In general, tweets that demonstrate active engagement (e.g. “@” messages, retweets and links) are favored, while automated tweets (e.g. paper.li distributions, Foursquare check-ins, RSS bot feeds) count against you if used extensively.

After you request an analysis of your Twitter followers, Twit Cleaner sends you a Twitter direct message containing a link to your customized results. In addition to the statistical breakdown by “type,” the analysis includes thumbnail avatars of all the Tweeps in each category, which yield individual details as you mouse over each with your cursor.

To cull out the undesirables, just click on the corresponding avatars.

Here’s how the categories break down:

Potentially Dodgy Behavior

  • App spam – More than 50 percent of tweets are auto-generated messages, aka “app spam” (e.g. paper.li, Foursquare, blip.fm)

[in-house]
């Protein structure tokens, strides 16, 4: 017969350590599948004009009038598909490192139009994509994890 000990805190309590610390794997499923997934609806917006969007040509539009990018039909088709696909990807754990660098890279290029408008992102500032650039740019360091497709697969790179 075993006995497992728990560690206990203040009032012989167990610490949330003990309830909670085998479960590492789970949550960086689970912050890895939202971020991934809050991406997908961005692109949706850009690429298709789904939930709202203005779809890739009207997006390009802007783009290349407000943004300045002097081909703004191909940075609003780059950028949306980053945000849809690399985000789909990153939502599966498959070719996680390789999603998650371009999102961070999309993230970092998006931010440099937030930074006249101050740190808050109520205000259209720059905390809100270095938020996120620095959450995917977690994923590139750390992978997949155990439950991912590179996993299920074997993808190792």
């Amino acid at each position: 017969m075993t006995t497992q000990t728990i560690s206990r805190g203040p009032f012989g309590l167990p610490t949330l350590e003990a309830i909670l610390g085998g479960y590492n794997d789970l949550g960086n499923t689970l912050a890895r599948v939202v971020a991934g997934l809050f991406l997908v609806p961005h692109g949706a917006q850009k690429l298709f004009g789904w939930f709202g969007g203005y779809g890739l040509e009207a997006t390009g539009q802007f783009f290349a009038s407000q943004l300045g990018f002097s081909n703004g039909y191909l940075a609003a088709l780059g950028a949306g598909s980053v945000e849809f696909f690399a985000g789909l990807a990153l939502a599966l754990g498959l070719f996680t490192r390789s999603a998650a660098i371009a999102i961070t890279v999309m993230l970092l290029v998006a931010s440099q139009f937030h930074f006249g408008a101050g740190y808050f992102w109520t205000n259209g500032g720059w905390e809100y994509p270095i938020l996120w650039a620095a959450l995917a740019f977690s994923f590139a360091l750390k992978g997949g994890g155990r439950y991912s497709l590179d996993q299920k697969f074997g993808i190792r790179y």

• Uses advertising networks
  • Nothing but links – Few retweets, no “@” messages
  • Repeating the same URLs – Duplicates the same link more than 25 percent of the time
  • Posting identical tweets

Other Dodgy Behavior, Now Absent

No Activity in Over a Month

Not Much Interaction – Fewer than 10 tweets

  • Not active yet
  • Don’t interact with anyone – No “@” messages or retweets
  • Bots – M0re than 90 percent of tweets pumped out from an RSS feed
  • Hardly follow anyone – People who follow back fewer than 10 percent of those who follow them

All Talk, All the Time – Averages more than 24 tweets a day (excluding @ replies and direct messages)

Little Original Content – Retweets are 70 percent or more of total output